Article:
The Legend of Pale Male: The Bird Is Us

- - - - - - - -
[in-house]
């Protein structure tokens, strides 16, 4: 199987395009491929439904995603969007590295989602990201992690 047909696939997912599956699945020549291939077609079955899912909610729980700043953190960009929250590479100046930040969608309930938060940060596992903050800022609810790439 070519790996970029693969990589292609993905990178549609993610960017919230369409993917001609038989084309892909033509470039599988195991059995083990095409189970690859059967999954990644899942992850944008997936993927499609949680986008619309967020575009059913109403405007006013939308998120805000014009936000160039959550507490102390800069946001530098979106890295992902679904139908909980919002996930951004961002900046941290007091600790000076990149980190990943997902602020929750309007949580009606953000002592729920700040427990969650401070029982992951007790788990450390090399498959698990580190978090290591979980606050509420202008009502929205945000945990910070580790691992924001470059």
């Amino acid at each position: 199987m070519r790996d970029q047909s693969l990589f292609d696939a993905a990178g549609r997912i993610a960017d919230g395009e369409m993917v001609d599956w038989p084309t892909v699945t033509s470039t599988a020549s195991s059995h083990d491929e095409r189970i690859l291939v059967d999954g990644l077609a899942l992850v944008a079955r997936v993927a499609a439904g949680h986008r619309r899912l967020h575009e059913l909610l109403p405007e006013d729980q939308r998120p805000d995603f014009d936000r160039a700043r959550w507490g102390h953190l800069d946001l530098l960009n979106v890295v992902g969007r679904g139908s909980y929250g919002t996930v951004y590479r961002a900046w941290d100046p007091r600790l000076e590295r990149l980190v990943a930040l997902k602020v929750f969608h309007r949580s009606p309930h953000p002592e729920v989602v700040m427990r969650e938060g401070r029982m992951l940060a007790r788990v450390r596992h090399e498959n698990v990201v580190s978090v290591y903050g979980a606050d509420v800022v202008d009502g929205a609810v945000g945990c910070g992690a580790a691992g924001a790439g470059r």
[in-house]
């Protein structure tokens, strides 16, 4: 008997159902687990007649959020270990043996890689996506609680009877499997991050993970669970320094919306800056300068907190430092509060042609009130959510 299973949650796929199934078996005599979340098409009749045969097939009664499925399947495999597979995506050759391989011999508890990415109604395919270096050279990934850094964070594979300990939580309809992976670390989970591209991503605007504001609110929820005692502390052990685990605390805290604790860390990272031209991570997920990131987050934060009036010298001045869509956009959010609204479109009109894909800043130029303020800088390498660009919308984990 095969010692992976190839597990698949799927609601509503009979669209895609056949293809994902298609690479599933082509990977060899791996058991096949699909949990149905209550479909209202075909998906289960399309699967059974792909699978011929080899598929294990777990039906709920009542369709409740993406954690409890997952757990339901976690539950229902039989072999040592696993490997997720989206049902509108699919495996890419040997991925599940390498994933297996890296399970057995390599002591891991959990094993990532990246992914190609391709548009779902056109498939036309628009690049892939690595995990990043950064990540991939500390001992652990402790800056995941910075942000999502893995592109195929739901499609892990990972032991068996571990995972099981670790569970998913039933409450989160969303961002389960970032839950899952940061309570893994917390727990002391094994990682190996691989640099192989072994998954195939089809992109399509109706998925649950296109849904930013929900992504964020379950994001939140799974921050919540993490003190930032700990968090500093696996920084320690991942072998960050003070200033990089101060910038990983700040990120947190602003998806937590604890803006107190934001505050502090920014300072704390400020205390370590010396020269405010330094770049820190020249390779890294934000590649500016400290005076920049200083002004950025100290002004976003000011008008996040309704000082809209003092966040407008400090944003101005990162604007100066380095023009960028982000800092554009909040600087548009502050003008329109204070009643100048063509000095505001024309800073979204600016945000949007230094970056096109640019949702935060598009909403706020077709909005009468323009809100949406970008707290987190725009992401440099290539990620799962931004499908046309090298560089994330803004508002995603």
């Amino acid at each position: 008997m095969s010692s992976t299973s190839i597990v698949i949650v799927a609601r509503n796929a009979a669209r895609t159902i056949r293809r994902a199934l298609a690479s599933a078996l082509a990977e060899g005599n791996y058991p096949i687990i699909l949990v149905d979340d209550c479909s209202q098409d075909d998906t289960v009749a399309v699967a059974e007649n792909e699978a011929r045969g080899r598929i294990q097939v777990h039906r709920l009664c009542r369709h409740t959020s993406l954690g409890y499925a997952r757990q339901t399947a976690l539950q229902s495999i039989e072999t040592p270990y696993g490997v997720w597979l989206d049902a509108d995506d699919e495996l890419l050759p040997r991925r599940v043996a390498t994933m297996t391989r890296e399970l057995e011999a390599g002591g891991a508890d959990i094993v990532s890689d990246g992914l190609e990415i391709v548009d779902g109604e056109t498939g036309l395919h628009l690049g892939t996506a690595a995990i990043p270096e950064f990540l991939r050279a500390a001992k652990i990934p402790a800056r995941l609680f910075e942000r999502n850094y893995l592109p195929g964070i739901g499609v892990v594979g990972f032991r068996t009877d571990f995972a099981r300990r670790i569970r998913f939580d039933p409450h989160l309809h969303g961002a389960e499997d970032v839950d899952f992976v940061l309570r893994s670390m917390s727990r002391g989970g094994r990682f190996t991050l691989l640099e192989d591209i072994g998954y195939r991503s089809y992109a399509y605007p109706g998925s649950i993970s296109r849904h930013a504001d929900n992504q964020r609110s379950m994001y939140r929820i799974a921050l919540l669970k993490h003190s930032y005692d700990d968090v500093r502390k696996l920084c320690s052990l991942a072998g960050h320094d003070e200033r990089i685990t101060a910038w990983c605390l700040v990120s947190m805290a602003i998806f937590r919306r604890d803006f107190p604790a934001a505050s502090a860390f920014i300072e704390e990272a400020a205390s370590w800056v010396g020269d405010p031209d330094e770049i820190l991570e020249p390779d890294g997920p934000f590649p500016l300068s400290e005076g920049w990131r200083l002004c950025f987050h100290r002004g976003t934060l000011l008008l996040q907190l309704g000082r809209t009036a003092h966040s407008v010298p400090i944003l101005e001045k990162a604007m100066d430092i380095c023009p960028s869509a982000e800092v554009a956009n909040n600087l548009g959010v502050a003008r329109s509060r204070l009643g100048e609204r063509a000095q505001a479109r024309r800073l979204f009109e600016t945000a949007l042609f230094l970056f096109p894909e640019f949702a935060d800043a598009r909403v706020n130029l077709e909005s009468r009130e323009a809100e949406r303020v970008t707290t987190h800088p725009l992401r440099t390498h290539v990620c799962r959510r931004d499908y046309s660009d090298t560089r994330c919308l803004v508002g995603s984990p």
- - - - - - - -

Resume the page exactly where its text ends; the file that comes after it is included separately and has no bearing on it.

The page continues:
Director Frederic Lilien narrates The Legend of Pale Male with Werner Herzogstyle grandiosity, setting a comically over-the-top tone in keeping with his fanatical tale about the titular red-tailed hawk that took up residence in Central Park. In Liliens view, Pale Malelike the Belgian filmmaker himself, who fled a law careercame to NYC looking for something, even though he was no lost soul. Its a nonsensical claim the documentarian attempts to demonstrate by detailing the birds effect on many Manhattanites, who obsessively watched Pale Male and his mates at his 74th Street perch on a ritzy high-rise (four floors above Mary Tyler Moores apartment), and came to his defense when said nest was dismantled by a co-op board. The birds popularity resulted in national mini-celebrity and helped foster a sense of community among his admirers. Yet despite spending nearly 15 years documenting this phenomenon, Lilien proves wholly uninterested in investigating his human subjects habit of vigorously anthropomorphizing, and projecting their personal hopes, dreams, fears, and Daddy issues onto the striking hawk. Rather, his film merely celebrates their deificationPale Male is posited as no less than a combination of Spartacus, an icon of fatherhood, and God.
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